The U.S. Senate revived Treasury Secretary Henry Paulson’s economic rescue package Wednesday night, voting 74 to 25 to approve the proposal just two days after the House of Representatives unexpectedly rejected it. Paulson has proposed spending hundreds of billions of dollars to purchase troubled assets from financial institutions, which are struggling to maintain liquidity and solvency in the face of the housing downturn.

Many housing-related groups had supported the bill and reiterated their concerns prior to the Senate vote. “It’s time to set aside politics, self-serving interests and ideology and unite as Americans in support of this legislation,” NAHB President Sandy Dunn said Wednesday prior to the vote. Once the Senate approved it, such associations were quick to praise the decision. “We are extremely pleased that the Senate has passed this bill and urge the House of Representatives to bring it up and pass it as quickly as possible,” said John A. Courson, COO of the Mortgage Bankers Association. “The current crisis in the credit markets stretches far beyond the mortgage industry and, if not addressed, threatens Americans' ability to get business, auto, and other types of loans and could drag down the entire U.S. economy.”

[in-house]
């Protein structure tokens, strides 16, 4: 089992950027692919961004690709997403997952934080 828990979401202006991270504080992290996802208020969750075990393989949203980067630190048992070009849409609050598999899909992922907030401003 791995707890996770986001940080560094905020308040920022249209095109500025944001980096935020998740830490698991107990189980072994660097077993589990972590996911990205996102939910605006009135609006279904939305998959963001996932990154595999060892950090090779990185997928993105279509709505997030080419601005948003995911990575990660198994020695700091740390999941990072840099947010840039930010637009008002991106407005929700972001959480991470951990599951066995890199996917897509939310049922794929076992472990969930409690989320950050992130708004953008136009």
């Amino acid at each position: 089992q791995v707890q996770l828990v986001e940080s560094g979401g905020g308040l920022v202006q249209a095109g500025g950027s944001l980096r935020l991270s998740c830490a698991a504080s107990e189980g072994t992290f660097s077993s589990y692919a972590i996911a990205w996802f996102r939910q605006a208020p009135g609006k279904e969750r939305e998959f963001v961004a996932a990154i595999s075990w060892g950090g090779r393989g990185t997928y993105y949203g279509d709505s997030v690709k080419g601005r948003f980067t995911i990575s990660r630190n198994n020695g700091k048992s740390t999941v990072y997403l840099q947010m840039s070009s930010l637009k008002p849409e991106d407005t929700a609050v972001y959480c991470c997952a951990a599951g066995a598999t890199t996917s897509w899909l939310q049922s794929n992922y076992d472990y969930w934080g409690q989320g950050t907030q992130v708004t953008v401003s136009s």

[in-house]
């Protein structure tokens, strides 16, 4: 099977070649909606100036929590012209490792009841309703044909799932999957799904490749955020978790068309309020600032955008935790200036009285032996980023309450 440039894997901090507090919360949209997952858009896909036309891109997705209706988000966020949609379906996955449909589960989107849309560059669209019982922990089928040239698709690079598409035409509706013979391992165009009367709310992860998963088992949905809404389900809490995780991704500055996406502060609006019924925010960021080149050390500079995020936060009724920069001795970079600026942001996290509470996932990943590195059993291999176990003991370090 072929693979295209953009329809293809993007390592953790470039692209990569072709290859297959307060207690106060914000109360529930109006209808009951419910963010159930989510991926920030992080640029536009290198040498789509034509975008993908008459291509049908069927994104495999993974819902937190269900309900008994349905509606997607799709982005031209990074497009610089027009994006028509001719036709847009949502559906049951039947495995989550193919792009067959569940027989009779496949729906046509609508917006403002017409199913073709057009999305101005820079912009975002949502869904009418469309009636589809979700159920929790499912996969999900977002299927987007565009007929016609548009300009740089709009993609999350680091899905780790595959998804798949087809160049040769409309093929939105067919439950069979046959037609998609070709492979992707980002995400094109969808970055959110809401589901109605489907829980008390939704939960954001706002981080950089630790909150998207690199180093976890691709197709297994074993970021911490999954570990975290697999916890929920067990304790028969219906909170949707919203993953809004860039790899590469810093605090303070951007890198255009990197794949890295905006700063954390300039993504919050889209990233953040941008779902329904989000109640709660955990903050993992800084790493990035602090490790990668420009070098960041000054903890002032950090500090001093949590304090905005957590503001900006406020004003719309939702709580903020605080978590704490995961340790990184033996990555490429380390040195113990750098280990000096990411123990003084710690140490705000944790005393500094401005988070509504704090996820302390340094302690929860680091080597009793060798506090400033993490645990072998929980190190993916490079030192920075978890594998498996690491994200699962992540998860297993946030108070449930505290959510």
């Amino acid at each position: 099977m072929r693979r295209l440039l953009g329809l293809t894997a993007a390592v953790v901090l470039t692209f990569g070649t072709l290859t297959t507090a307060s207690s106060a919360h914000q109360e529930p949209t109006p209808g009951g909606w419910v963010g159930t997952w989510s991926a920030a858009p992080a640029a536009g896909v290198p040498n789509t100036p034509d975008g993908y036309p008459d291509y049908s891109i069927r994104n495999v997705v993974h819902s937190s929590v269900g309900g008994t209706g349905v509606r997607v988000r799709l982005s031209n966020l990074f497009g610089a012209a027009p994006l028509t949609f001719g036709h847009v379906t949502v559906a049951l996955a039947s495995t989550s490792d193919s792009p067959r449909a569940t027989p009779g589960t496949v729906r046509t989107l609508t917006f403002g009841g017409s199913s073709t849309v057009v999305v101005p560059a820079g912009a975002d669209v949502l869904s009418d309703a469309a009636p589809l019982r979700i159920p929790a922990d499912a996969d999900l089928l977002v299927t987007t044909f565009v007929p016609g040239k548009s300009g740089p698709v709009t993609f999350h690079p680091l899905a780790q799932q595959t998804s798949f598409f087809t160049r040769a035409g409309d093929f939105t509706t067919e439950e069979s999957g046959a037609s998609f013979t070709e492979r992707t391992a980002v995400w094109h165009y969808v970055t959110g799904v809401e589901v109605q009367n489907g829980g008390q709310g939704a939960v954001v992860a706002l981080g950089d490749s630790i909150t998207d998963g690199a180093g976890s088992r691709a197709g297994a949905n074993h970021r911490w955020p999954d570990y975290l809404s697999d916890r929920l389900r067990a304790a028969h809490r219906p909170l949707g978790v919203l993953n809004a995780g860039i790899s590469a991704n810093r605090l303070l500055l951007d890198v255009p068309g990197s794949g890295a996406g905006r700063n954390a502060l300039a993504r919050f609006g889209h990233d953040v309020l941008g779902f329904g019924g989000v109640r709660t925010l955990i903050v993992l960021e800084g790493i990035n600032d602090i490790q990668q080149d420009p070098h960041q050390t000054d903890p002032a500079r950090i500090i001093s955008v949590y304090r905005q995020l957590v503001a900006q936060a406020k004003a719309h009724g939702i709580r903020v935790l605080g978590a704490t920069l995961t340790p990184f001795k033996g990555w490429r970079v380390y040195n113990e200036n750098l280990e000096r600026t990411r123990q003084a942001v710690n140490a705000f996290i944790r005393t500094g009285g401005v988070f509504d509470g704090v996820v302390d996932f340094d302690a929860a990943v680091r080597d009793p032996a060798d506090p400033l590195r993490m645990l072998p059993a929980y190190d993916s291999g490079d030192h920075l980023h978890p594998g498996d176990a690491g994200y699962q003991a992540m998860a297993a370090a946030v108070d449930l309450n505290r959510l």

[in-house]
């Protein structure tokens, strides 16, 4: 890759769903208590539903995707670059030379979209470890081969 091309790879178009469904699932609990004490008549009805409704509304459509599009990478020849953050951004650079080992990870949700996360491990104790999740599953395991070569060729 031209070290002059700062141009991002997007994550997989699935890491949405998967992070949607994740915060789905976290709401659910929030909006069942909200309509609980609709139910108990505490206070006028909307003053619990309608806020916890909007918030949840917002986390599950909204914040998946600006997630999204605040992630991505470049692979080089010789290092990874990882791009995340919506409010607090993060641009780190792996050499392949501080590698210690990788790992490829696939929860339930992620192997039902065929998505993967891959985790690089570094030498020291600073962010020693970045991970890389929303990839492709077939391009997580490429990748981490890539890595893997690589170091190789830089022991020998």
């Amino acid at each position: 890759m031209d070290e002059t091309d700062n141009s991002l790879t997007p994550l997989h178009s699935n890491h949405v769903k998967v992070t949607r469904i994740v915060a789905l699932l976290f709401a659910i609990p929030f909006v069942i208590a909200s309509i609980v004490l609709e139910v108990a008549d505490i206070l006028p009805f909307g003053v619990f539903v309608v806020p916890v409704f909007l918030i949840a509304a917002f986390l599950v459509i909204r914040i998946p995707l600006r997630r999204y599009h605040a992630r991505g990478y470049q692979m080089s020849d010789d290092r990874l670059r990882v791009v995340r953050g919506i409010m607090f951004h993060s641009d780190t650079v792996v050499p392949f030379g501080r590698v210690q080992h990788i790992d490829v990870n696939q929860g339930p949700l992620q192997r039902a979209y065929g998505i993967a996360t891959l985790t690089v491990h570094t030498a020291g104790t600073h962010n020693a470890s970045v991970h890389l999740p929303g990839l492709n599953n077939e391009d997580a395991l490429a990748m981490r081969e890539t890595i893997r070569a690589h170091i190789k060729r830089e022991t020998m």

The new version of the bill, scheduled for a House vote on Friday, features several new provisions. They include extending the Federal Deposit Insurance Corporation’s line of credit with the Treasury Department into 2009, revising corporate accounting rules that many think have contributed to the current banking crisis, a higher limit for bank accounts protected by federal deposit insurance, and tax breaks for consumers and businesses.

Alison Rice is senior editor, online, at BUILDER magazine.